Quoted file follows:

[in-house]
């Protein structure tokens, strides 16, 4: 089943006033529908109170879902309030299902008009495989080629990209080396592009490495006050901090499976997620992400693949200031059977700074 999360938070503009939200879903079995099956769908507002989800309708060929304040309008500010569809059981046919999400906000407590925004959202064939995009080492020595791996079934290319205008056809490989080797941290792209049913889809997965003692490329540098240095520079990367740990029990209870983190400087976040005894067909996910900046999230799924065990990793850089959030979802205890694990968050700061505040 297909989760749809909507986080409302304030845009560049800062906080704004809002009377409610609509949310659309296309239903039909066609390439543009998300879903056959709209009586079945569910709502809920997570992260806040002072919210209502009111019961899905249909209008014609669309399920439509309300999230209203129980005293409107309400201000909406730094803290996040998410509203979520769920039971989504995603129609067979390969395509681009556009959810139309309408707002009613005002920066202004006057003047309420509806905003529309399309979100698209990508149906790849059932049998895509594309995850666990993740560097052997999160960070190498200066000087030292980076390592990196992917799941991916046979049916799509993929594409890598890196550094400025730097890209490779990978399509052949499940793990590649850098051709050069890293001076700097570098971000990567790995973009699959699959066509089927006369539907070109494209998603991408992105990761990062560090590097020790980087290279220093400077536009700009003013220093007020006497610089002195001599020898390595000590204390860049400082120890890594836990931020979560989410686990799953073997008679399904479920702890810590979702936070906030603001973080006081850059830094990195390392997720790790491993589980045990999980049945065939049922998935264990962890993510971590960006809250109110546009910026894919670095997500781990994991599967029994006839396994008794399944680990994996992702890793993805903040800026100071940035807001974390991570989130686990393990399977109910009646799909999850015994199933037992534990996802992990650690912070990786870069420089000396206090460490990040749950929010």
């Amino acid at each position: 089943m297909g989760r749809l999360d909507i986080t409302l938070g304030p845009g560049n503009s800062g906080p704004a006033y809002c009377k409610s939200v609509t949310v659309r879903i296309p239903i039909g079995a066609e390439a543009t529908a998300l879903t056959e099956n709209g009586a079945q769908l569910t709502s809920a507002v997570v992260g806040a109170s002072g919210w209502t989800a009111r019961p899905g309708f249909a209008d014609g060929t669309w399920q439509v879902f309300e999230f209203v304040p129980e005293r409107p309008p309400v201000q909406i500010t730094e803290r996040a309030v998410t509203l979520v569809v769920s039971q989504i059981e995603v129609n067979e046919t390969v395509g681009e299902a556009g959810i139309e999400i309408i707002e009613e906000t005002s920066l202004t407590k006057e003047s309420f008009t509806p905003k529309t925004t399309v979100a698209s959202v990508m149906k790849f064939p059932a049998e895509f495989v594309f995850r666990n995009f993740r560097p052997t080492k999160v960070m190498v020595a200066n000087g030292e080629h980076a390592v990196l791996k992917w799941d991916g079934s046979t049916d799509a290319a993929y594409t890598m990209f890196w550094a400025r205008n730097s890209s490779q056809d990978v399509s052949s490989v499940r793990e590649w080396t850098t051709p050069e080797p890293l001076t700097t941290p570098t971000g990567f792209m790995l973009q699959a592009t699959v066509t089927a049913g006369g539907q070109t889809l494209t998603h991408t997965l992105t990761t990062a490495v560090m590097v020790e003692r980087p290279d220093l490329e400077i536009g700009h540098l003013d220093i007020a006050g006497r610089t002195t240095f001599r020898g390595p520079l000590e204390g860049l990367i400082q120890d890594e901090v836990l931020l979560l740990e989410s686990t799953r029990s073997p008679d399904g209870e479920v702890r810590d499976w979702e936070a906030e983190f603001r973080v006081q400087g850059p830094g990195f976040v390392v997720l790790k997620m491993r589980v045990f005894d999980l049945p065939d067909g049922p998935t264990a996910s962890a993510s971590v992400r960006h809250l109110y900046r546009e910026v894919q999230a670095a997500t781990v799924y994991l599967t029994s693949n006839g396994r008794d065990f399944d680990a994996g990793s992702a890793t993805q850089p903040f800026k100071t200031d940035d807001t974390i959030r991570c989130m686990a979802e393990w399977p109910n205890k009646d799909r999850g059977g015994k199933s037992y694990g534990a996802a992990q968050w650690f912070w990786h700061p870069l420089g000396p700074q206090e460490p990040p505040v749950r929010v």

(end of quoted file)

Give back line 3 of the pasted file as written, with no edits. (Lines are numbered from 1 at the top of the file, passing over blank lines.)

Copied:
């Amino acid at each position: 089943m297909g989760r749809l999360d909507i986080t409302l938070g304030p845009g560049n503009s800062g906080p704004a006033y809002c009377k409610s939200v609509t949310v659309r879903i296309p239903i039909g079995a066609e390439a543009t529908a998300l879903t056959e099956n709209g009586a079945q769908l569910t709502s809920a507002v997570v992260g806040a109170s002072g919210w209502t989800a009111r019961p899905g309708f249909a209008d014609g060929t669309w399920q439509v879902f309300e999230f209203v304040p129980e005293r409107p309008p309400v201000q909406i500010t730094e803290r996040a309030v998410t509203l979520v569809v769920s039971q989504i059981e995603v129609n067979e046919t390969v395509g681009e299902a556009g959810i139309e999400i309408i707002e009613e906000t005002s920066l202004t407590k006057e003047s309420f008009t509806p905003k529309t925004t399309v979100a698209s959202v990508m149906k790849f064939p059932a049998e895509f495989v594309f995850r666990n995009f993740r560097p052997t080492k999160v960070m190498v020595a200066n000087g030292e080629h980076a390592v990196l791996k992917w799941d991916g079934s046979t049916d799509a290319a993929y594409t890598m990209f890196w550094a400025r205008n730097s890209s490779q056809d990978v399509s052949s490989v499940r793990e590649w080396t850098t051709p050069e080797p890293l001076t700097t941290p570098t971000g990567f792209m790995l973009q699959a592009t699959v066509t089927a049913g006369g539907q070109t889809l494209t998603h991408t997965l992105t990761t990062a490495v560090m590097v020790e003692r980087p290279d220093l490329e400077i536009g700009h540098l003013d220093i007020a006050g006497r610089t002195t240095f001599r020898g390595p520079l000590e204390g860049l990367i400082q120890d890594e901090v836990l931020l979560l740990e989410s686990t799953r029990s073997p008679d399904g209870e479920v702890r810590d499976w979702e936070a906030e983190f603001r973080v006081q400087g850059p830094g990195f976040v390392v997720l790790k997620m491993r589980v045990f005894d999980l049945p065939d067909g049922p998935t264990a996910s962890a993510s971590v992400r960006h809250l109110y900046r546009e910026v894919q999230a670095a997500t781990v799924y994991l599967t029994s693949n006839g396994r008794d065990f399944d680990a994996g990793s992702a890793t993805q850089p903040f800026k100071t200031d940035d807001t974390i959030r991570c989130m686990a979802e393990w399977p109910n205890k009646d799909r999850g059977g015994k199933s037992y694990g534990a996802a992990q968050w650690f912070w990786h700061p870069l420089g000396p700074q206090e460490p990040p505040v749950r929010v």